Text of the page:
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Social Media Advocacy and National Tragedy
By: Jessica Cherok
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You’re a good person, right? Someone who cares about the goings-on in the world around them? Someone who aligns themselves with the most just cause?

Of course you’re a good person. So am I. But — at least statistically — the biggest difference between you would I is who ultimately bows to social media pressures. I love women in tech, support gay marriage, and have thought about Boston a lot in the last two days, but does your propensity to change profile pictures trump my solidarity?

Apparently it does, at least a little.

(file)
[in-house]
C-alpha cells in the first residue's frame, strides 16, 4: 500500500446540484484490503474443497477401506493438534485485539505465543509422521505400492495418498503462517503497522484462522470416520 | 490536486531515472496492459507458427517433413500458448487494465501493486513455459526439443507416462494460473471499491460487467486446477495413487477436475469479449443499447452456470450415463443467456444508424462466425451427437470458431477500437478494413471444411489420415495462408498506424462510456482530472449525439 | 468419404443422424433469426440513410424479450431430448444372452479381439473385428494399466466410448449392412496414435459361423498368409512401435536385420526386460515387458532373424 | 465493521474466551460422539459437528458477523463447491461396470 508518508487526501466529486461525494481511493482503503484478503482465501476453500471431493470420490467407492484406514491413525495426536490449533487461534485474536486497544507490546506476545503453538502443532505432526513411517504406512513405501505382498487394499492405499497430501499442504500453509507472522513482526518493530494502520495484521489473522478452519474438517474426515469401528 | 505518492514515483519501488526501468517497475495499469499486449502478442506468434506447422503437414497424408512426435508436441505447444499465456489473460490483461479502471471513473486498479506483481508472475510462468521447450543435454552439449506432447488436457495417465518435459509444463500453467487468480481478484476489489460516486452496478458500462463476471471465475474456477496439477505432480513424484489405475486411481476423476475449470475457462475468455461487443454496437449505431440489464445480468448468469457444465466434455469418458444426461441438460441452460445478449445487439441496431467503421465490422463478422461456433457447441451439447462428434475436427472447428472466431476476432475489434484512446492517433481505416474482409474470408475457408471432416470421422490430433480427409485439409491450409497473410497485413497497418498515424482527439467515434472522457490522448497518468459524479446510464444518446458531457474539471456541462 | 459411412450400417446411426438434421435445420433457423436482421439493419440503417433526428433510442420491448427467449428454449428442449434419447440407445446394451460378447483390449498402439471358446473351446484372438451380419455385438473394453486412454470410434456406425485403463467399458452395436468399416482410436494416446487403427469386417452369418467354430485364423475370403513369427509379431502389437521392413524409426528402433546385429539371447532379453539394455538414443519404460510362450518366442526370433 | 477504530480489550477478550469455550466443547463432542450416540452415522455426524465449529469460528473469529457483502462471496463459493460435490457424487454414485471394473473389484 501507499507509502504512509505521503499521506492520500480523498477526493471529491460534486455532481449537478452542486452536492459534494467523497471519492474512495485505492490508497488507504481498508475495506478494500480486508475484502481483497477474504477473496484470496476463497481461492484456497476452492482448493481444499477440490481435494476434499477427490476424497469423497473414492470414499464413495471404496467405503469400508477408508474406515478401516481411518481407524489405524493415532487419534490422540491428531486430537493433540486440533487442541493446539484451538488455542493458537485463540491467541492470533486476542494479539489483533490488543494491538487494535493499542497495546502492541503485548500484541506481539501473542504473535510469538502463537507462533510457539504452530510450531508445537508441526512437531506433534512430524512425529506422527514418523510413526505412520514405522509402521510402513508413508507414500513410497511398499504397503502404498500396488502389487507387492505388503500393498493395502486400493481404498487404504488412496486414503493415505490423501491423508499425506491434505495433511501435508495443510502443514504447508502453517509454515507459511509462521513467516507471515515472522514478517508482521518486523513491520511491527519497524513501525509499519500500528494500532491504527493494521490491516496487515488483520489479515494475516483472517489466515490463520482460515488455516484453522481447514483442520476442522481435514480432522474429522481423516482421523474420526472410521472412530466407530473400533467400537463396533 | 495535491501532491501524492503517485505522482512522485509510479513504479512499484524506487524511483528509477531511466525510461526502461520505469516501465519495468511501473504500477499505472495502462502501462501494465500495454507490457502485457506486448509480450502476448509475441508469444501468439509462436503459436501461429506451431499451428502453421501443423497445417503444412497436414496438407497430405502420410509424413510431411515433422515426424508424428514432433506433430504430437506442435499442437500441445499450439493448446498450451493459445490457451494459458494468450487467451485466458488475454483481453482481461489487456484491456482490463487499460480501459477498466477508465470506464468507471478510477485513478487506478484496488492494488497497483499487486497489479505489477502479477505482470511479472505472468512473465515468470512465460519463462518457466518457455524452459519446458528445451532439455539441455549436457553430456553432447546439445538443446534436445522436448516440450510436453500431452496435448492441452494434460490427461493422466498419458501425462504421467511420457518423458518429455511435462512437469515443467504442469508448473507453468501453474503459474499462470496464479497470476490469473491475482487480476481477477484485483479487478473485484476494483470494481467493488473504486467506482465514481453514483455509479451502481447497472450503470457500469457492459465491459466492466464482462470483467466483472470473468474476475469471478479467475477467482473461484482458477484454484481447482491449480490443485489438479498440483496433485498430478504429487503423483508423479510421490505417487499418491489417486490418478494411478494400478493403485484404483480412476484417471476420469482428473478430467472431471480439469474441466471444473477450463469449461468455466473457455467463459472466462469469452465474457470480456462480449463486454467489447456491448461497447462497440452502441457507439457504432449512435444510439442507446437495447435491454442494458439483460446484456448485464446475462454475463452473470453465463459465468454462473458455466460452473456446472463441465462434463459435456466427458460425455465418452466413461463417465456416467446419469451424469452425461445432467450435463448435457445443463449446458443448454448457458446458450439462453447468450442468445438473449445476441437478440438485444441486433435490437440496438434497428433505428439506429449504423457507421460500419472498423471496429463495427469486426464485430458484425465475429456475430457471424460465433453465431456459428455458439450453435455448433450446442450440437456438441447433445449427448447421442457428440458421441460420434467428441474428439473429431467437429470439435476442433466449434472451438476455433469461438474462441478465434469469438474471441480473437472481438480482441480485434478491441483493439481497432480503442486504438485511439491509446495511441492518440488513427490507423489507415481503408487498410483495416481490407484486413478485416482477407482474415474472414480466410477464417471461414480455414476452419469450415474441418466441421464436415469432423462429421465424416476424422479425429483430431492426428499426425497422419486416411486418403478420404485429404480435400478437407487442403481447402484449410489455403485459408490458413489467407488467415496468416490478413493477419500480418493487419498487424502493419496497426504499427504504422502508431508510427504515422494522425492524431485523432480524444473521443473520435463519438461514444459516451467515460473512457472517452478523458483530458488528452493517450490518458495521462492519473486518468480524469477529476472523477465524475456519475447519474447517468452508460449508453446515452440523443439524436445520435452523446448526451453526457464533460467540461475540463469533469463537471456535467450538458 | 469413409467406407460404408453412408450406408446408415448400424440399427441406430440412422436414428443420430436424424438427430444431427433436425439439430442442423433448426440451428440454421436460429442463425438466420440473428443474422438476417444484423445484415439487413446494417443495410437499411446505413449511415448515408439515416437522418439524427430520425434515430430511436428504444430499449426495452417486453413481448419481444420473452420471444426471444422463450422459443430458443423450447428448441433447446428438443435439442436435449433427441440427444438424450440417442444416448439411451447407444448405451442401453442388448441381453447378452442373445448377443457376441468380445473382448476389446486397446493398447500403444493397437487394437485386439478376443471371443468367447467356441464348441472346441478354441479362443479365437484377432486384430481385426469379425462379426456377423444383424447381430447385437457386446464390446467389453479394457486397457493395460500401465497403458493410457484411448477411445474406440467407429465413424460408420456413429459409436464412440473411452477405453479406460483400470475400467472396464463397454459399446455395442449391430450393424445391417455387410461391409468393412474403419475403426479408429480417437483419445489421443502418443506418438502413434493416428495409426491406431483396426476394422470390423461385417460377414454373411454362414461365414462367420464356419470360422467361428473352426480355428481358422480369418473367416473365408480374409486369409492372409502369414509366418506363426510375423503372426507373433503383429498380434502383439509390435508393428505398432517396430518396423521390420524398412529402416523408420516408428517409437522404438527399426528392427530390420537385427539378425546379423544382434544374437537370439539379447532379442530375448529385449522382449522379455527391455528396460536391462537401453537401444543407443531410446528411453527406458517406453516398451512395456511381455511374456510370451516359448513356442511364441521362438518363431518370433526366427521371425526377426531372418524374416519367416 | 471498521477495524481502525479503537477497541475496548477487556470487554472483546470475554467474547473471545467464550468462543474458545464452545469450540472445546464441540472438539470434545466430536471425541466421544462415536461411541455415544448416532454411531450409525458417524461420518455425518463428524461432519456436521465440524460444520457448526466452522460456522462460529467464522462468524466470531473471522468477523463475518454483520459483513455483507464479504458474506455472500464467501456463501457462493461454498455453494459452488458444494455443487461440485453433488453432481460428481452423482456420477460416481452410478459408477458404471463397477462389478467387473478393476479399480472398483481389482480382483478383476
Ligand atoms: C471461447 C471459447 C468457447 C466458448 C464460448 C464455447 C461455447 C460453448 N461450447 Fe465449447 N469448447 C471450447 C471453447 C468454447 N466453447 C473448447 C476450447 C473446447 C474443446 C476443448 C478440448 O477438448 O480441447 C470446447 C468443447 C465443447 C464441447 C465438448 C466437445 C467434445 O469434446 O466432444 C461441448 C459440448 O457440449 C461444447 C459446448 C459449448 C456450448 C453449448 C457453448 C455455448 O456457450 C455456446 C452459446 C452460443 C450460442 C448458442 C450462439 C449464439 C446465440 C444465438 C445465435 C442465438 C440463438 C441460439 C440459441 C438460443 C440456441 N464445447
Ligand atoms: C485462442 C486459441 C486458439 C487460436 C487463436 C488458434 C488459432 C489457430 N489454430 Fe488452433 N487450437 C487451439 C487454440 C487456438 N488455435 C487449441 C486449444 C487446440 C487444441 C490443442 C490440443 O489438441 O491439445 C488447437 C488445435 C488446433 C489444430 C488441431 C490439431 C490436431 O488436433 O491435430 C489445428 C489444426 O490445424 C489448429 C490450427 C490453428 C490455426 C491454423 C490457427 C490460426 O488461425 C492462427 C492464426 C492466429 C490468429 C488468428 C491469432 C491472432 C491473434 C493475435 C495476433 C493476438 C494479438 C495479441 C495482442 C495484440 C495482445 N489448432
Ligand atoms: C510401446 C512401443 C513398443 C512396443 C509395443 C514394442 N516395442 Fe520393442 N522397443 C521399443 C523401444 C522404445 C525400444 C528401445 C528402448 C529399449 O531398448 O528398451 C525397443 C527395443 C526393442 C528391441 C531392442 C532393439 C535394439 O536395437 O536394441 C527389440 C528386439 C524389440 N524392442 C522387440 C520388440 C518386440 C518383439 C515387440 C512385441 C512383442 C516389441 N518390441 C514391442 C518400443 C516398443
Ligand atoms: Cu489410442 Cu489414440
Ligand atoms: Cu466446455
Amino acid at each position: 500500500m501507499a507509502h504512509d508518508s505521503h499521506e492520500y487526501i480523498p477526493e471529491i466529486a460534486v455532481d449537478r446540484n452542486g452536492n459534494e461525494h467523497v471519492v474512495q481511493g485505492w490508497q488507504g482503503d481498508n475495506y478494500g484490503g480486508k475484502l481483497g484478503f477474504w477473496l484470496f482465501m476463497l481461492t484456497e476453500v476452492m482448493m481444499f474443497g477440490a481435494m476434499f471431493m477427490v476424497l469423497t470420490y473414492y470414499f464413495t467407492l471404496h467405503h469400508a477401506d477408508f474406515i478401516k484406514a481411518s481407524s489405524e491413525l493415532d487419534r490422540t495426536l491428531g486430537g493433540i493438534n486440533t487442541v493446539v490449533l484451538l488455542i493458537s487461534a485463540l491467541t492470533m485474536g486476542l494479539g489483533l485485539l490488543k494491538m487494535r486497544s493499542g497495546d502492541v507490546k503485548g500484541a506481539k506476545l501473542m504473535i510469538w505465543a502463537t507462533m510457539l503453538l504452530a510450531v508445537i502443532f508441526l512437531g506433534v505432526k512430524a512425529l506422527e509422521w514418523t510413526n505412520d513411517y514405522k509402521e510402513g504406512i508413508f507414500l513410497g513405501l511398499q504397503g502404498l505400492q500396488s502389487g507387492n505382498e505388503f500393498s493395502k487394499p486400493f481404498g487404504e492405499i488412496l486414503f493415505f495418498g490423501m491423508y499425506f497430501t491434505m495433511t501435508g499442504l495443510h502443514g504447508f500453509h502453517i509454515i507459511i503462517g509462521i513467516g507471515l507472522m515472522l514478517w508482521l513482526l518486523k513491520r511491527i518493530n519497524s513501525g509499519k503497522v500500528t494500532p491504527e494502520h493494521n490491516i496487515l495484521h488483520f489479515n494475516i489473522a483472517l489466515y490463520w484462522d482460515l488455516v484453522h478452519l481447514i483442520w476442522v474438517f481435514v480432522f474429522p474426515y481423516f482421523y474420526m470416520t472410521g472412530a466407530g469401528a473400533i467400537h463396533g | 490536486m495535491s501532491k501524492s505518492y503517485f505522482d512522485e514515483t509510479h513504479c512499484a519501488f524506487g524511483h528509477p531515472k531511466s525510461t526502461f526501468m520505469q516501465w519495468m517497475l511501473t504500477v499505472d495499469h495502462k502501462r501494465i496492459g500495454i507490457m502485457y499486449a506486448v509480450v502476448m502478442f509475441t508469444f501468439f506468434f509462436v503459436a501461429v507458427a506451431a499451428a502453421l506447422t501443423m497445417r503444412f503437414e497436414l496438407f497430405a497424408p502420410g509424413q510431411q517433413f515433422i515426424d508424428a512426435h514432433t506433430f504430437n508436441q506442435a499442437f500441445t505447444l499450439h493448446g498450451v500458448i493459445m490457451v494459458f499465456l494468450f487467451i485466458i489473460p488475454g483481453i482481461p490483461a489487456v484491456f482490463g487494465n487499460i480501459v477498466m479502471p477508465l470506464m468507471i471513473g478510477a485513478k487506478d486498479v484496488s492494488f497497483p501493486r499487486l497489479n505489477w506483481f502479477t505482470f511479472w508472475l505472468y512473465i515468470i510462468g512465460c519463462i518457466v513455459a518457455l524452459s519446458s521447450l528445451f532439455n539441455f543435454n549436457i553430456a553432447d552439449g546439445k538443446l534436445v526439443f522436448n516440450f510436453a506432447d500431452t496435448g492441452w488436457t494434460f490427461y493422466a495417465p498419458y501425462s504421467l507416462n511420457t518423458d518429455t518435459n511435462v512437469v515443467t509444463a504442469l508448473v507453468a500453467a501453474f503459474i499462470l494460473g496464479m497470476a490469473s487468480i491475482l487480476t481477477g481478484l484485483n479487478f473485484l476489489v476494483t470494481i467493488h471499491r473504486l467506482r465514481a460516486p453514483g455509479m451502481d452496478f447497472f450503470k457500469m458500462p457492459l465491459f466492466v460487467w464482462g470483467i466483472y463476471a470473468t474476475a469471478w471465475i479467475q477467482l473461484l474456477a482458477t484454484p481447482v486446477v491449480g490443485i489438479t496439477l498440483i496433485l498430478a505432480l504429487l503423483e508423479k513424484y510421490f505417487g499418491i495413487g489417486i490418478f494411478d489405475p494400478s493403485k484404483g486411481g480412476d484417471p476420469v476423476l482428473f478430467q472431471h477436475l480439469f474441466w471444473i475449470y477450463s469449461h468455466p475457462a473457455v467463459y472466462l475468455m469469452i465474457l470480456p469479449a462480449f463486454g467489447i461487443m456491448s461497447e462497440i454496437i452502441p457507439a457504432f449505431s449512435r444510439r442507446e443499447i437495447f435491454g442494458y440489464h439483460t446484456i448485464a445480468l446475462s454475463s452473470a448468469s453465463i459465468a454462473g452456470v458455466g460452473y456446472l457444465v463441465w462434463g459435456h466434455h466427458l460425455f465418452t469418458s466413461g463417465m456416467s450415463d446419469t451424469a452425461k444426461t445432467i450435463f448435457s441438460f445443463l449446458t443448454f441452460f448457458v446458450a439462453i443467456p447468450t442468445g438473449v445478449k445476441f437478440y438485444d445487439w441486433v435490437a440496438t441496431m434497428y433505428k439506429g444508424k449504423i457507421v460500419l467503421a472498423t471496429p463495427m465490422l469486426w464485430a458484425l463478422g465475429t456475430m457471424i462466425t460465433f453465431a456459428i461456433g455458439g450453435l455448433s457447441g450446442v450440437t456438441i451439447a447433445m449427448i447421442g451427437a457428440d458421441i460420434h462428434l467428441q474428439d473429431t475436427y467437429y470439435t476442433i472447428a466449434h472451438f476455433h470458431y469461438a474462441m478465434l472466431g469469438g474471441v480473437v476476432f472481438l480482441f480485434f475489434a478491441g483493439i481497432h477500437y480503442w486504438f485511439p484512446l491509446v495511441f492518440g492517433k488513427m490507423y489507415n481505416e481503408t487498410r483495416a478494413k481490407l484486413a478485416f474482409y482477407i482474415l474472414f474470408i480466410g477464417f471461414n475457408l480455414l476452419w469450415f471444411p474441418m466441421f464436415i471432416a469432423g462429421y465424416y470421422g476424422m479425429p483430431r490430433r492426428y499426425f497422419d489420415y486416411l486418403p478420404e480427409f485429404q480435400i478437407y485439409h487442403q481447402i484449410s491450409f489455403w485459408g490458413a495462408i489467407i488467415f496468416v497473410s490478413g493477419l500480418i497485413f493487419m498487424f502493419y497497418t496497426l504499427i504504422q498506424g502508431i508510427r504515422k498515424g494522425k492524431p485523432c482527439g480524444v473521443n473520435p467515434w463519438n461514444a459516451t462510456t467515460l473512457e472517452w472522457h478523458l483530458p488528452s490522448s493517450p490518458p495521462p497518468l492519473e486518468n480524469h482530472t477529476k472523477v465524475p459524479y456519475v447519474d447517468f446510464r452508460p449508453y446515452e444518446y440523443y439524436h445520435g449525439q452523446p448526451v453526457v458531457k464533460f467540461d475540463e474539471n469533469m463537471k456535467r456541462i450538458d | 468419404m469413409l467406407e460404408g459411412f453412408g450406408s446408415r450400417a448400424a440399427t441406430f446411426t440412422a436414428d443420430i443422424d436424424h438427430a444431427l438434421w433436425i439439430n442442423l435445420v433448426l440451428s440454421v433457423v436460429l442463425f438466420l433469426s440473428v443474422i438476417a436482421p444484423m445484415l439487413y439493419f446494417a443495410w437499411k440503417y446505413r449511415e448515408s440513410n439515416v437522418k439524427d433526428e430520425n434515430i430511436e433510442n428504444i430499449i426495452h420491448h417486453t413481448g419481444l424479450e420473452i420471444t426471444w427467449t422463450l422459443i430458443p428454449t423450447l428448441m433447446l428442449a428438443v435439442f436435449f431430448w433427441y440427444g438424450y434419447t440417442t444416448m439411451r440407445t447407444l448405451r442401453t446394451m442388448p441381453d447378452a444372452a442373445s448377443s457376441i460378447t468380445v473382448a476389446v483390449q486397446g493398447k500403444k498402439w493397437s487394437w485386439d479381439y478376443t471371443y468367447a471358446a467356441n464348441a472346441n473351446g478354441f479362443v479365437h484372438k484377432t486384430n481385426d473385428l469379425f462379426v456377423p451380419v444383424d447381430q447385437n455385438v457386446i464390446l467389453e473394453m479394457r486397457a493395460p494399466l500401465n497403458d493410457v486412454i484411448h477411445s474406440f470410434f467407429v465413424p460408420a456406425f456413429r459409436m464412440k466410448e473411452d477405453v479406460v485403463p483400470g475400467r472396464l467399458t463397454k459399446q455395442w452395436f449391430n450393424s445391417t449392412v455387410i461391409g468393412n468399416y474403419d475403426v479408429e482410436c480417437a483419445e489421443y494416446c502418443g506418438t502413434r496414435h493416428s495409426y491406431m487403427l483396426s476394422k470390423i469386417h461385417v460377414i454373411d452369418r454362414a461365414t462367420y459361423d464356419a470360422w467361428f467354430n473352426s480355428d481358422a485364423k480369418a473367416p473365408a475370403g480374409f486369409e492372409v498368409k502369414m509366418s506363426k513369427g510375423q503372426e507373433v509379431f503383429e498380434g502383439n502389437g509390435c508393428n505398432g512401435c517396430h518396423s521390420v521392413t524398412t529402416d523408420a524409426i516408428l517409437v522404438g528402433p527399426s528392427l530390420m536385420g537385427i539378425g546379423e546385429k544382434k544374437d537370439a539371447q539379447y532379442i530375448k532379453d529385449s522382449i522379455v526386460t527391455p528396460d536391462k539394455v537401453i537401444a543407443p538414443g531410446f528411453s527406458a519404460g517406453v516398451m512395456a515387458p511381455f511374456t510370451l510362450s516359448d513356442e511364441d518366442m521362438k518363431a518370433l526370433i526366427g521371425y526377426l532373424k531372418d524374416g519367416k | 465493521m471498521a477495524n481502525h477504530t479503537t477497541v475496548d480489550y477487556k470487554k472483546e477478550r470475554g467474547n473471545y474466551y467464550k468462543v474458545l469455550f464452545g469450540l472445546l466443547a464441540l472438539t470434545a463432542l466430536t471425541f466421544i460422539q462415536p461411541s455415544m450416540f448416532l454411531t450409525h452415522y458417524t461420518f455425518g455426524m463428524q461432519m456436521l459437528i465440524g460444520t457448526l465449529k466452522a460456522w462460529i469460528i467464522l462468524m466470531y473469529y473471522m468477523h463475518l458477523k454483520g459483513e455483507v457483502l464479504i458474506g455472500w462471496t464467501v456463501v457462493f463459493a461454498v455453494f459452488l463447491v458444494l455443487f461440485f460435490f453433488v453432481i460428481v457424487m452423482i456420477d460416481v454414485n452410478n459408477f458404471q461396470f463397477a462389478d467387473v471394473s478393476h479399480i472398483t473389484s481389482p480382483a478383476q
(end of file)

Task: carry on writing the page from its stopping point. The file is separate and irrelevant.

Buzzfeed’s Anna North posted an article this week about our social media need to contribute to national tragedy. As with many natural and man-made disasters before, social media has been a huge contributor for the spread of information.  

Of course, this is great. I desperately wanted to know my NY friends were safe after 9/11, or that my long-time bestie wasn’t suffering in Haiti post-quake. The answers were quickly — and easily — received via social media. The rapid spread of information is exactly what social media is for.

But with all the tragedies, we find ourselves simultaneously obligated to post messages of solidarity and the feeling of “what is it all worth?”

In case you’re wondering who looks at what you post and/or like in the wake of tragedies or other major human events, you can, at least, rest assured that Facebook is collecting the information related to your every human emotion.

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About the Author
Jessica Cherok is an advocate for online privacy, campaigning for ethical data practices and the protection of personal privacy.
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